Starting tailback LaMichael James will miss the first game of the season after pleading guilty to a misdemeanor charge of physical harassment stemming from a domestic violence incident with his girlfriend. The reason Oregon head coach Chip Kelly is suspending him from just one game is because unlike Masoli, James didn't lie to his coach about the incident. Wide receiver Garrett Embry also pleaded guilty to second-degree burglary as Masoli's accomplice in the robbery. Embry was dismissed from the team Jan. 8 for 'unspecified rules violations'. Kicker Rob Beard was so inebriated Jan. 24 that he doesn't remember pushing a women to the ground or the ensuing butt-whipping he took from two other men soon after. Beard was beat unconscious, seriously injured (facial injuries), and then charged with a misdemeanor of physical harassment. Like James, he'll be suspended for one game.
Defensive end Matt Simms, a former walk-on, must have been as inebriated as Beard. He attempted to retaliate against the men who smashed in Beard's face, but ended up assaulting the wrong guy and getting charged with misdemeanor assault. Kelly dismissed him from the team for 'unspecified rules violations' and then Simms pleaded to a lesser charge of harassment.
Backup linebacker Kiko Alonso was arrested for driving drunk, and suspended for the 2010 season as well. The best suspension/dismissal is the case of wide receiver Jamere Holland.
While under the impression that Alonso had been kicked off the team, rather than his actual suspension, he posted on Facebook the following, "how the f@!% you kick kinko off the team,,,on some weak s#@$ n%$$@s always faded he slipped up but ive benn slippn up, and I'm still here, that s#@$ weak buff cuh could have done damage for the ducks, s#@$ is weak, weak a&$ f%$#, quote me"
The symbols are an attempt of some screening on my part, but you get the jist of what he said. This was before writing, "I wish I could block whites as friends and only have blacks LOL," and then, "For the record I'm not a racist.."
Sure he's not. It's reported that Kelly dismissed Holland from the team for the first comment, but the second one could have been cause as well. Whatever the reason, Holland is no longer a Duck. Those posts are no longer on his Facebook page, but you can see a screenshot of them by clicking here.
So, the next time you have a complaint about the Cal program, just remember that it could always be worse -- much, much worse.
Jeff Tedford's coaching staff increased by two on Saturday with the announcement of the additions of Akili Smith and Ronnie Bradford as administrative assistants.
Both men have ties to current Cal coaches on the staff. Akili Smith played for Tedford back in 1997-'98, when Cal's head coach was still an offensive coordinator for Oregon and Bradford was a defensive assistant for Cal's defensive coordinator, Clancy Pendergast, in 2009 for the Kansas City Chiefs.
The Golden Bears' two new coaches also have playing experience in the NFL. Bradford was a defensive back for 10 years, with stops at Denver, Arizona, Atlanta, and Minnesota, while Smith played for Cincinnati, Green Bay, and Tampa Bay. Smith also played for the Frankfurt Galaxy of the now defunct NFL Europe, and had a brief stint with the Calgary Stampeders of the CFL.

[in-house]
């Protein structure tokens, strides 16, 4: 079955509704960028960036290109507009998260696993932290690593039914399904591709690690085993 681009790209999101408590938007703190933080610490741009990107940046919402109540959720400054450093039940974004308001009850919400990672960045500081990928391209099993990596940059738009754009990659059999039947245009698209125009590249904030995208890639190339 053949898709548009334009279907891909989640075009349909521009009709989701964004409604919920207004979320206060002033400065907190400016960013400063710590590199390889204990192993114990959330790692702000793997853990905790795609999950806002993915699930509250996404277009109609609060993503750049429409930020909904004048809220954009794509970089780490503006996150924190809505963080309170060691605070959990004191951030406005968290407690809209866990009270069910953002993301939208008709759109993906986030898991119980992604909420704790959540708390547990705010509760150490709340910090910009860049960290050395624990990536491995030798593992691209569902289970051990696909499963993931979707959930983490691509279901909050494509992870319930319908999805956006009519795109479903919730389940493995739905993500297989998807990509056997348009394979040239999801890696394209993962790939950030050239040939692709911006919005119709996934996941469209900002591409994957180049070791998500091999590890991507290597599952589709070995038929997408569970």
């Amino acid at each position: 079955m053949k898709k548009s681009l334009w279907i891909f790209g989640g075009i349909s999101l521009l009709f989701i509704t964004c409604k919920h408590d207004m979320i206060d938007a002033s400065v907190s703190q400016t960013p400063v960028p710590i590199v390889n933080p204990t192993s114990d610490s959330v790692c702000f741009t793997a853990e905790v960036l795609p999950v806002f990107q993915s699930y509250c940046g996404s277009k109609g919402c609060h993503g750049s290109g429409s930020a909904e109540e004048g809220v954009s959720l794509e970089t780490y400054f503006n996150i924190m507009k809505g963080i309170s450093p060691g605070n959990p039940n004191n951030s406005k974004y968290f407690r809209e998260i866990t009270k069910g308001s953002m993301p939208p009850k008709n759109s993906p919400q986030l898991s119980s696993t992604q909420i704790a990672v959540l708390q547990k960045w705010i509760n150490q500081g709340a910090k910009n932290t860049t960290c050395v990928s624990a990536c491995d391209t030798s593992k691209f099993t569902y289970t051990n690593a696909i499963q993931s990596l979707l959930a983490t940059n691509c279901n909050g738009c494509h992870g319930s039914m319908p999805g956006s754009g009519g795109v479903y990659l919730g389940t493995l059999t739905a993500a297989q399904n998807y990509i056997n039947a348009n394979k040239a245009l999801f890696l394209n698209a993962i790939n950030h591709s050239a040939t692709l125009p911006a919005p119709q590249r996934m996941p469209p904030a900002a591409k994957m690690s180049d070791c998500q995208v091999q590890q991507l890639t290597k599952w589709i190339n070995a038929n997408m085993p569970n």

Wednesday, March 10, 2010
Scouts from around the NFL will descend on Memorial Stadium this morning for Cal's annual pro timing day, in which pro prospects work out for the league's personnel evaluators in an attempt to improve their draft stock. Almost all of the Bears' graduating seniors, and early entry candidate Jahvid Best, will be on hand to audition in the weight room and on the field. Scouts will measure the players' strength and athleticism as they put them through a series of drills. Some players also could be asked to go through "Chalk Talk" sessions, in which they break down film and demonstrate their football acumen. It will be another important evaluation for Best, Cal's former star running back who decided to leave school after his junior season. Best demonstrated he is fully recovered from season-ending back and head injuries by putting up the fastest time among running backs in the 40-yard dash at the NFL scouting combine (4.35). He also led all running backs in the 3-cone drill (6.75).
While players such as Best, defensive end Tyson Alualu and cornerback Syd'Quan Thompson appear to be locks to be drafted, pro day can help others open some eyes to at least get a look in training camp. Players such as wide receivers Nyan Boateng and Verran Tucker and linebackers Eddie Young and Devin Bishop are some of the players who will be attempting to do that.
Jahvid Best, Syd'Quan Thompson, Tyson Alualu, Mike Tepper, Verran Tucker, and Nyan Boateng get another opportunity to impress NFL scouts and talent evaluators Wednesday at Cal's Pro Day. All of them, besides Best, will need it. At the NFL's annual scouting combine held in Indianapolis, Best erased all except for the most important doubt, durability, with his performance. The College Football Performance Awards' 2009 Elite Running Back posted the top 40-yard dash (4.35s), top 3-cone drill (6.75s), and the fourth-best 20-yard shuttle (4.17s) for running backs at the event, proving that he can be just as elusive on a pro field as he was on a college campus. The question that is surrounding Best is whether or not he can survive a 16-game season without missing time -- something he didn't do in a 12-game college season.
Proving that he's durable is problematic for the early-entry draftee. Best missed the last three games of the season and Cal's Poinsettia Bowl loss to Utah with a sore back and a concussion -- injuries that doctors aren't able to ascertain potential future problems.